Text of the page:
19.

20.

21.

And to think this stream of consciousness flow
and musing about blue threads began with a
simple glimpse of an image in
Traditional Home magazine

of a painting by George Marks
in a Swedish-inspired bedroom designed by

Gerrie Bremermann…here it is:

22.

Yep.

That.painting.still.blows.my.mind.

The brilliant and beautiful art has continued

to inspire me ever since…so let’s keep returning

to the work and keep cheering on and honoring

the people of Louisiana as we do.

23.

Cotton

24.

Minimal Landscape

25.

26.

27.

28.

Have a favorite George Marks piece shown here?

Peace to you right where you are.

~michele

p.s.
Check out this video of the artist describing the work.

p.s.

Hey George, we haven’t left little Loretta out of the mix.

29.

To learn more about the art and where to see it, visit his studio.

30.

Further bio and background via 

George Marks is a exhibiting career artist and lives and works in the small bi-parish rural community of Arnaudville, La., home to the NUNU Arts & Culture Collective concept (Arnaudville Experiment), one of 14 communities/projects included in the NEA funded Mayor’s Institute on City Design’s (MICD) most recent publication, Creative Placemaking and recently presented at a rural round table discussion cosponsored by the Arts + Community Change Initiative, Arts & Democracy Project, Center for Rural Strategies and InCommons, hosted by the Bush Foundation. He has been appointed by the Lt. Governor to the Louisiana State Arts Council and serves on additional boards including St. Landry Parish Tourism and Louisiana Citizens for the Arts. Mr. Marks originated the NUNU concept and is actively involved in the evolution of the project. In addition, he is also actively involved with the development of the anticipated St. Luke French Immersion/Cultural Center. He is the recipient of the 2007 St. Landry Economic Authority Entrepreneur of the Year Award, the 2007 Opelousas-St. Landry Chamber of Commerce Entrepreneur of the Year and the 2008 Louisiana Division of the Arts Leadership in the Arts Governor’s Award.

Peace to you right where you are.

-michele

Follow:

Leave a Reply

Your email address will not be published. Required fields are marked *

Let’s SHOP!

White Slipcovered Sofa
French Country Wicker Trunk Storage
29″ Whitewashed Table Lamp Set of 2
Antique Chinese Wood Rustic Round Stool
French Country Bed
Tuscan Terracotta Urn Vase
Round Farmhouse Table
Myla Slipcover Sofa
Deconstructed Wingback Bed
French Farmhouse Dining Table
Milagro Heart
Slipcoverd Dining Chair
Rustic Farmhouse Stool
Edgecombe End Table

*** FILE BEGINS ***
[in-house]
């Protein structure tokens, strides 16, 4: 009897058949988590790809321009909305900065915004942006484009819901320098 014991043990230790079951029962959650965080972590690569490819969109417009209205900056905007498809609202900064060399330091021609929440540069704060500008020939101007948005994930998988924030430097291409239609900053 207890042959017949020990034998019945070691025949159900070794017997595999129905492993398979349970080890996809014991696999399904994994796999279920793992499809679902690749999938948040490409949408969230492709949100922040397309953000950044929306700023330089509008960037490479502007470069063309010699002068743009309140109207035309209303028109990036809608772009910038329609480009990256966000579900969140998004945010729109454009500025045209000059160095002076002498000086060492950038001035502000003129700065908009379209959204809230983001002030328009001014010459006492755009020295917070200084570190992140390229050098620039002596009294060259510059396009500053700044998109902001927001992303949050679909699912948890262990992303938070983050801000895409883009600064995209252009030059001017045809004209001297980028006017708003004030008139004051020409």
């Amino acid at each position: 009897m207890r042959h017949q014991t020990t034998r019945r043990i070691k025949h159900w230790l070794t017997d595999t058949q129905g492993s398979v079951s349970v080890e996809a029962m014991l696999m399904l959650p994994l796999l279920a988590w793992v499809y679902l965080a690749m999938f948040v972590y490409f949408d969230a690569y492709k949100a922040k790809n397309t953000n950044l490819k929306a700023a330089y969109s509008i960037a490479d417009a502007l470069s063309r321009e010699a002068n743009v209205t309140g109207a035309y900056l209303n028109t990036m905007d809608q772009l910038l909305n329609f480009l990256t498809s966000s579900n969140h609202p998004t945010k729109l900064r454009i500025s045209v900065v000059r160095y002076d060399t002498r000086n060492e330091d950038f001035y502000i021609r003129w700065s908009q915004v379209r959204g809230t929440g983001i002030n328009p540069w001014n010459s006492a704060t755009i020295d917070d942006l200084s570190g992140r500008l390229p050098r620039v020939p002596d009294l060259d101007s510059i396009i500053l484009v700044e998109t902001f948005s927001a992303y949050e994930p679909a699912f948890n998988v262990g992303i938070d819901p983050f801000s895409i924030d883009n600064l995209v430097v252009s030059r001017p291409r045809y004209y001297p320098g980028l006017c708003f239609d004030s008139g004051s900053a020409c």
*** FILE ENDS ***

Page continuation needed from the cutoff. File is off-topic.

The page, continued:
Silver Rectangle Accent Table
Black or Bronze Accent Table
French Stripe Basket Set
Chevron White Quilt Set
French Country Rattan Basket Set
Marble Subway Mosaic Tile
Vintage Collapsible French Laundry Basket
White Ruffle Bedding
White Linen Club Chair
Schumacher Wild Things Wallpaper
Wide Pine Sideboard
Linen Napkin Set
French Country Lamp Set
White Matelasse Quilt
French Country Mirror
French Lidded Baskets
Shaw Daybed
Distressed White French Country Chandelier
White Artichoke Lamp
French Country Headboard
Oval Back Counter Stool, Set of 2
Antique Brass Pharmacy Floor Lamp
Round French Tufted Ottoman
Kinston Wood Bench
Italian Candelabra Chandelier
Slope Arm Linen Chair Set
Warner Upholstered Bench
Rustic Country French Dresser
Rustic French Confit Pot
Round Farmhouse Dining Table
Reclaimed Wood Dresser
Louis Upholstered Bench
Pardon My French Doormat
Stripe Turkish Towel Throw
Pamela Arm Chair
Sweater Weave Basket
French Carved Wood Chandelier
Terracotta Pots & Basket
French Country Wood Chandelier
French Linen Dining Chair
Gustavian Cabinet
French Farmhouse Dining Table
Bar Stool
Beachy White Slipcovered Sofa
Rattan Armchair
Diptyque Oyedo Candle
Cross Back Dining Chair
French Country Candle Holder
French Industrial Metal Chairs (4)
Designer Favorite Wall Mirror
Holborn Lantern Pendant
French Country 6-Light Chandelier
Rustic End Table
French Country Upholstered Arm Chair
Wicker Trunk Set
French Ticking Stripe Pillow
Jute Area Rug
Mohair Throw
Rustic Industrial Farmhouse Shelves
Belgian Linen Sofa
White Duvet & Bedding
Rustic Wood Candlestick Set
French Market Basket
Linen Modern Wing Chair
French Country Farmhouse Baskets
Concrete Pillar Table Lamp
Boheme Madera Bench
Belgian Style Lamp
Kendall Skirted Dining Chair
White Charleston Sofa
Scrubbed Wood 5-Light Chandelier
Arched Champagne Wall Mirror
Moravian Star 1-Light Pendant
Highback Armchair
Mini Pendant Light
White Vase Set
Round Woven Placemat Set
Cashmere Throw With Fringe
Black Bergamot Soy Candle
Fireclay Farm Sink (Reinhard, 30″)
White Waffle Coverlet
Light Grey Vienna Quilt
Boheme Madera Bench
Belgian Linen Duvet Set
Round Marble Side Table
Rustic Pedestal Farm Table
Rattan Hanging Chair Swing